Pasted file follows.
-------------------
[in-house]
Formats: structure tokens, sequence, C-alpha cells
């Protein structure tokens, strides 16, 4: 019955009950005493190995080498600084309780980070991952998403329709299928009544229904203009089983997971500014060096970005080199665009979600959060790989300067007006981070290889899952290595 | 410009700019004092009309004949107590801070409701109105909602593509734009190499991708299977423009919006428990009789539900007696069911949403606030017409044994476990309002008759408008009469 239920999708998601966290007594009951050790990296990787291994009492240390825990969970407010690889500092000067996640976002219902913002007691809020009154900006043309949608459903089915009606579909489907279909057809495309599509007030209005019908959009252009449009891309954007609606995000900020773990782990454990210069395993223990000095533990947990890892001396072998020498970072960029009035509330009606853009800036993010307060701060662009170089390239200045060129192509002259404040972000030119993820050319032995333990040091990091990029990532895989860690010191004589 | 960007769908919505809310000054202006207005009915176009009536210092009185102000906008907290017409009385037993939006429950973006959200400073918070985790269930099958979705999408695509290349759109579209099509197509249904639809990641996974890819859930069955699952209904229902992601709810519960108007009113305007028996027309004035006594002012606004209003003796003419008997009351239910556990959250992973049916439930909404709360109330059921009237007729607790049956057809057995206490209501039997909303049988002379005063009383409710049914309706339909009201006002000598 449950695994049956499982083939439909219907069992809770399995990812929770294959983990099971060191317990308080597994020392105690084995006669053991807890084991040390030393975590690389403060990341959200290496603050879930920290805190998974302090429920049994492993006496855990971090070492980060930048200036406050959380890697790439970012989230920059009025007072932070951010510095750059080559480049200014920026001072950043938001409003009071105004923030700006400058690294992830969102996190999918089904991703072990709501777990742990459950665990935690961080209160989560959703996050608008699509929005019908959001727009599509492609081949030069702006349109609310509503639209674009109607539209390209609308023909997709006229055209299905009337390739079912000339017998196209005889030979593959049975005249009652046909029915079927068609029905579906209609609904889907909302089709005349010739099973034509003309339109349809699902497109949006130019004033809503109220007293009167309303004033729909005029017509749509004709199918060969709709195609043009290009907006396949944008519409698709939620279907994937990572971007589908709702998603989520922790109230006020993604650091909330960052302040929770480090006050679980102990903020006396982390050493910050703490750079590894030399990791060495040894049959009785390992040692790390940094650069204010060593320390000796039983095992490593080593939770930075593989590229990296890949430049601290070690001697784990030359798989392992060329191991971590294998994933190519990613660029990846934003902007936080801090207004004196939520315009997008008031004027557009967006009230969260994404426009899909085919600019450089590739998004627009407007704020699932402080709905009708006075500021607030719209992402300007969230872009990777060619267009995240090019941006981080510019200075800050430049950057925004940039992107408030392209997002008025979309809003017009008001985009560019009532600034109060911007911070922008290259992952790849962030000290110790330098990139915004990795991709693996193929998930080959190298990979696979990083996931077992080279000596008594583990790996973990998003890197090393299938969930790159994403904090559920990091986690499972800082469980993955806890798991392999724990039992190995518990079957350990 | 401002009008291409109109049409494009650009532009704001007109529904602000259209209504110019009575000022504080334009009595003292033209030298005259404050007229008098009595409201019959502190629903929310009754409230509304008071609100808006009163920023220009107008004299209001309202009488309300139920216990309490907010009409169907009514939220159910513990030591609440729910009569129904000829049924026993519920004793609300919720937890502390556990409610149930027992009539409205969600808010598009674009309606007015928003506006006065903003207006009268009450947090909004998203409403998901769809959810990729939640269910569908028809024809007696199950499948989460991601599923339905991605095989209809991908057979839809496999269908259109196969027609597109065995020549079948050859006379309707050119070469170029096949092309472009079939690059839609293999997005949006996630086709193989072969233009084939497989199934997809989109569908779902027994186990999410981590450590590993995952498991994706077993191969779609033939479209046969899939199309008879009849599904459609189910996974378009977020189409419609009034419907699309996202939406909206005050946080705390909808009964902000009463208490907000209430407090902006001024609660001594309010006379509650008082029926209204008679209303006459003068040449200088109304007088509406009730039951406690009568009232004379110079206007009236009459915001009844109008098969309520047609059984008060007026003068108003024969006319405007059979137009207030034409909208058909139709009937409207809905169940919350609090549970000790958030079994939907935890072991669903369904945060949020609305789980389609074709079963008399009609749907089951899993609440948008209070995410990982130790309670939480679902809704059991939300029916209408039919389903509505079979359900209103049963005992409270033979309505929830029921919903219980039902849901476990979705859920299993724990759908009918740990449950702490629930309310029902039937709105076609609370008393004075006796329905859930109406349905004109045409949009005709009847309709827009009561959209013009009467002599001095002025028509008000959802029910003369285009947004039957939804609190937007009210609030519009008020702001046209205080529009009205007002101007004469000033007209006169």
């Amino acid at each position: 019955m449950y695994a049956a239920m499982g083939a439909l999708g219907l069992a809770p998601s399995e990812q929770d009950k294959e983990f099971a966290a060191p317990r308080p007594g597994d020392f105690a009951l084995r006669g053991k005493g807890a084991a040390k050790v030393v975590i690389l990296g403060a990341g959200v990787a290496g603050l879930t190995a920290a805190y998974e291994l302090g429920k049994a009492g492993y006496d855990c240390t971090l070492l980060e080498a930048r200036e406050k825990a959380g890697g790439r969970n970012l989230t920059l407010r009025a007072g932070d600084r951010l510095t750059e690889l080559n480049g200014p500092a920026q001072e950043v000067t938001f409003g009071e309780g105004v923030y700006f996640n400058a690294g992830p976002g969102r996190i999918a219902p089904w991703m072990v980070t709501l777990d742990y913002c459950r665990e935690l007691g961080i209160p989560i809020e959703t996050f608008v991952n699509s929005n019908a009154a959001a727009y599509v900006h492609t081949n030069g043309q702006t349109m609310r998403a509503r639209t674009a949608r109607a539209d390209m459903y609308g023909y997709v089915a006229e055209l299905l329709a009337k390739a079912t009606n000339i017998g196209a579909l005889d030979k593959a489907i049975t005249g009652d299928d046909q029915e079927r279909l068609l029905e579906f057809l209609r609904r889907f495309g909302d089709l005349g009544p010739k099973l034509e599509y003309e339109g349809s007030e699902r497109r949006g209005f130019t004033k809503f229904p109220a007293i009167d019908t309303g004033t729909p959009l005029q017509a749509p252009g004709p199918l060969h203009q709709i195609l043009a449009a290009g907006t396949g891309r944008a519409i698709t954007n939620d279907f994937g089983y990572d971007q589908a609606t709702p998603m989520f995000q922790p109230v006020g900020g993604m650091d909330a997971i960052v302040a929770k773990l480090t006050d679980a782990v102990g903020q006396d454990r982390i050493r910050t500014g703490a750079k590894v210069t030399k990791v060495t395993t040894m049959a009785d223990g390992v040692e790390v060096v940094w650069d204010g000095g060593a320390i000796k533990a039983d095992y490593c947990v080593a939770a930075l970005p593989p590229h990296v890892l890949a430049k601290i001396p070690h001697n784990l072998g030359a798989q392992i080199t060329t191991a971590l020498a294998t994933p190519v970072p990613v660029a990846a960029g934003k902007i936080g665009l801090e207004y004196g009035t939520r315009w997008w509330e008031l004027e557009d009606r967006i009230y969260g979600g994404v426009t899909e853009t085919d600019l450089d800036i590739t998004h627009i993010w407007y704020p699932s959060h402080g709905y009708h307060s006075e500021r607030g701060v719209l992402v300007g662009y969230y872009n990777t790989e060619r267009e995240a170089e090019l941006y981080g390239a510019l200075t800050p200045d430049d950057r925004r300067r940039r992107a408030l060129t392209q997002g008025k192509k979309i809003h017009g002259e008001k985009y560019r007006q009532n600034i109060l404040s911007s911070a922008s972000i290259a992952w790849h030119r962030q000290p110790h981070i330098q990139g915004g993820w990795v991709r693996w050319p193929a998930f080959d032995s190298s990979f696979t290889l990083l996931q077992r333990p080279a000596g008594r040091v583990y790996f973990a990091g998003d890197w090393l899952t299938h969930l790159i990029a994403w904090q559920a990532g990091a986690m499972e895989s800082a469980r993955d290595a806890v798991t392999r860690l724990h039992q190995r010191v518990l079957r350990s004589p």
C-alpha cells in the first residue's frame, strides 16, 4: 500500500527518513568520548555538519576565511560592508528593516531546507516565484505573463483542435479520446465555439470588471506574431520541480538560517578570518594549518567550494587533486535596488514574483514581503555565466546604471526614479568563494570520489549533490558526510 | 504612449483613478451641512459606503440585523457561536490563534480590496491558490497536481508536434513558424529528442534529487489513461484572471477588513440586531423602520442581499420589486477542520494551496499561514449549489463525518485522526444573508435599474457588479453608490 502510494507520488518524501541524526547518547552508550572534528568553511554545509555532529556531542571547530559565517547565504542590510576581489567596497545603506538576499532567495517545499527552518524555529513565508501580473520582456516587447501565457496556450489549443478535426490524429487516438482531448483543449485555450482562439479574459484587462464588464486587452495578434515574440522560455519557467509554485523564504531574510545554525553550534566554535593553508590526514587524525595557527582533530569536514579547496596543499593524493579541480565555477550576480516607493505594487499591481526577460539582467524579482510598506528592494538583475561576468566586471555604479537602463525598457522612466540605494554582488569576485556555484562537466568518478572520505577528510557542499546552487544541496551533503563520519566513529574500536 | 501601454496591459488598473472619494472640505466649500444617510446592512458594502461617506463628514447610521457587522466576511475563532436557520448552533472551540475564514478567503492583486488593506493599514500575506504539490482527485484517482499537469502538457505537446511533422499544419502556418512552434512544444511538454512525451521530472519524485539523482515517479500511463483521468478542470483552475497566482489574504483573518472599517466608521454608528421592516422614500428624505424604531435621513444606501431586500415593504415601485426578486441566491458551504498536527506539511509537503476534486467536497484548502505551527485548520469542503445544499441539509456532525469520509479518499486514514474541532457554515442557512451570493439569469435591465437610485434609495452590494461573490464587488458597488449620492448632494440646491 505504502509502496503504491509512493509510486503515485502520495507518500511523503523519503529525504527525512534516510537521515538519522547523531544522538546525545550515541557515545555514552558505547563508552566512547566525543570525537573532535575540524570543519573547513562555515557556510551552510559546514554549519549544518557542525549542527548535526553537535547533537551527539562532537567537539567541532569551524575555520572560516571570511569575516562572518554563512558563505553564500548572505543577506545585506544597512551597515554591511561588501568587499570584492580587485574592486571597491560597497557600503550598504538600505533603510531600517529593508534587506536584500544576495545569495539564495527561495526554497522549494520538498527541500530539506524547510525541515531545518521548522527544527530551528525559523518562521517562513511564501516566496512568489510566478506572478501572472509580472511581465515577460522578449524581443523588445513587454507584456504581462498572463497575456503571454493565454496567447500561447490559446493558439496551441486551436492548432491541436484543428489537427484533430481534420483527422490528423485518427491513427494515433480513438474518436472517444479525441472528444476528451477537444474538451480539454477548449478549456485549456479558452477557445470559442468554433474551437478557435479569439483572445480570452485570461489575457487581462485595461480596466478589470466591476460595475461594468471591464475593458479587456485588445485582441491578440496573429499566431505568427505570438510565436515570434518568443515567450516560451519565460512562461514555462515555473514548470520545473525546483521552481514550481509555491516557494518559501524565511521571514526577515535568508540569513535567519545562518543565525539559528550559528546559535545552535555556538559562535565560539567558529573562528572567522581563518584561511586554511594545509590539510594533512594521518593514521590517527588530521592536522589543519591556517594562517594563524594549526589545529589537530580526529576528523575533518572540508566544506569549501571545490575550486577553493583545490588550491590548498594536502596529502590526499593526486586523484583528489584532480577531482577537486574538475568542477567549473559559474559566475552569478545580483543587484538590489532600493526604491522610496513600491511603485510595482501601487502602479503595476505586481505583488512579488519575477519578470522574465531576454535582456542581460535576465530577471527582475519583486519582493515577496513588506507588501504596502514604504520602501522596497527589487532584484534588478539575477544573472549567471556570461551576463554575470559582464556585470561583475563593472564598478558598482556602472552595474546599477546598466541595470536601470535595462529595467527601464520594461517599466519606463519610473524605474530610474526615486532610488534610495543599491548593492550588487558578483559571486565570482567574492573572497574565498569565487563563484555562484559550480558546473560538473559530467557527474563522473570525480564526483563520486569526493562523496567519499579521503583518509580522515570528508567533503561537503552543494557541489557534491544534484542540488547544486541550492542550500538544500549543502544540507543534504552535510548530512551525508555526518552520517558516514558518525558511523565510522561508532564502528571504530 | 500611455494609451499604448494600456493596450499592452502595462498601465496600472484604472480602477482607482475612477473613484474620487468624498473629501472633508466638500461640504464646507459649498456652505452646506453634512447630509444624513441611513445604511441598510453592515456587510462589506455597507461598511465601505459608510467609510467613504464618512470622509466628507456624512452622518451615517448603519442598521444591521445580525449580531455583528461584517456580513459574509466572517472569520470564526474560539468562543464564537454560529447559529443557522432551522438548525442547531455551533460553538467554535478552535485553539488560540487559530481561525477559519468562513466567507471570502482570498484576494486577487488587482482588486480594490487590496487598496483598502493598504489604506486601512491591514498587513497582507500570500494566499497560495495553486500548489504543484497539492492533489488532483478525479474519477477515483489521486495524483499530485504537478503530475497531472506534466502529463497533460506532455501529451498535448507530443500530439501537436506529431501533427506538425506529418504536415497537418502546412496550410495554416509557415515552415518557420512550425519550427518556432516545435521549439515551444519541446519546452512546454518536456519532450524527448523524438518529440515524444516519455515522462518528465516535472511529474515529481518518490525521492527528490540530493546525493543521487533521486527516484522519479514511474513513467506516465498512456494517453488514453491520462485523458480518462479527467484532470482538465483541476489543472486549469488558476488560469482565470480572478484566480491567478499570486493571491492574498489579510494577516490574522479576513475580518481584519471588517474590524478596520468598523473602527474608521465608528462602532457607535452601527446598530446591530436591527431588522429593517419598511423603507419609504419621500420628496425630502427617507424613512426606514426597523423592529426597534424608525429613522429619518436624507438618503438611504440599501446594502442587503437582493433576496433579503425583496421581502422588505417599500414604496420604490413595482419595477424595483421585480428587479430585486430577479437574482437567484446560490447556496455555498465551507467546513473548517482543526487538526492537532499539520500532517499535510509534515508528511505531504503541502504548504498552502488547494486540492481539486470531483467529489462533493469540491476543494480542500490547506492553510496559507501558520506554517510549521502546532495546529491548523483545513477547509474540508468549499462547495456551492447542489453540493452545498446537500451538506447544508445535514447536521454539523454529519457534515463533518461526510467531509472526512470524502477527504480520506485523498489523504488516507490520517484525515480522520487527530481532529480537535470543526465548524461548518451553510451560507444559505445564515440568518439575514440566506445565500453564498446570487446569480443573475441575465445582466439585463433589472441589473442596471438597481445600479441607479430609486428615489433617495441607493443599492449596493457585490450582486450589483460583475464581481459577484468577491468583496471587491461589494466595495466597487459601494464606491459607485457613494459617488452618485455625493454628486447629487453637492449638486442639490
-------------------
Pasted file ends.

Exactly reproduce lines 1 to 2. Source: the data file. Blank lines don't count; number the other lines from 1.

[in-house]
Formats: structure tokens, sequence, C-alpha cells